The fundamental purpose of an integration test is to ensure that all modules of the application work well after integration. The connectivity of each part should match the requirements.
Another goal of the test is to expose interface faults or errors when two units interact. The test validates functional and non-functional elements. Further, it makes sure that all modules are in sync. And finally, it is essential for fixing weak spots and reducing risk before the final build.
Since integration tests encompass the whole application, they require more effort. Each test uses factual internal and external dependencies. Often, to complete an integration test, the team will have to create configuration files, test stubs, or generate realistic but bogus test data.
These additional tasks make integration testing harder. On top of it, after the test is completed, you have to remove any trace of these tasks. Else, they create problems for the next test run.
Unit vs. Integration Testing: Crucial Differences
A SaaS application is typically developed by a whole team, which requires dividing the app into modules. Each module is then split between different developers of the team.
Say you are one such developer. You write the code for a common function of the app and then test it. This falls under unit testing. Now assume another developer in the team has completed his or her module. You want to make sure that your module, when integrated with the other, works as required. That will fall under integration testing.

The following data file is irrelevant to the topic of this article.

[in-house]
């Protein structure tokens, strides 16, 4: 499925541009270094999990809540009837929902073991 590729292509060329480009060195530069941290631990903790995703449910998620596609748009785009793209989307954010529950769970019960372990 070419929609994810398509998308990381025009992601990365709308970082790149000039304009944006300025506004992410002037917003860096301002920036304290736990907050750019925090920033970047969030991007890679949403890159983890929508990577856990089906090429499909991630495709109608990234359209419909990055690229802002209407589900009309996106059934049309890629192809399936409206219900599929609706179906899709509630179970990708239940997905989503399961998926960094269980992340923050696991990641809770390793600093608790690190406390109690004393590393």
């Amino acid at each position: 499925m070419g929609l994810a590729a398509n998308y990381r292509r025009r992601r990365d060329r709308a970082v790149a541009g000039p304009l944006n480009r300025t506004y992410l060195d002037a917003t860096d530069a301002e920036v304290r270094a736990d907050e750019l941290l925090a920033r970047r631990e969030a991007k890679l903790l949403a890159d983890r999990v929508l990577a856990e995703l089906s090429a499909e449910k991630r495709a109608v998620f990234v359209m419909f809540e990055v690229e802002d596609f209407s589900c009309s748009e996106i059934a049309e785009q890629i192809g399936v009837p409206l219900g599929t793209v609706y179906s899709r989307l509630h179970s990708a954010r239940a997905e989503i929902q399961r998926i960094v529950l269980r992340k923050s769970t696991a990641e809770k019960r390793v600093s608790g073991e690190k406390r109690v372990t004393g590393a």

This was the underpinning difference between unit tests and integration tests. Another distinction between the two is dependencies. Unit tests check internal consistencies and don’t rely on outside systems. In comparison, integration tests convince people that they play nice even with external systems.
For example, a unit test would verify that your libraries work. An integration test demonstrates that your code communicates correctly with another code.
*White Box or clear box testing are tests that analyze the internal elements and structure of an application. Behavioral or Black box testing does the reverse. It analyses the functionality of the application without knowing the internal structure.
Any test is a financial investment. Ergo, a crucial difference between unit and integration testing is the cost. Unit testing is cheaper in terms of writing code. It doesn’t require extensive developer time.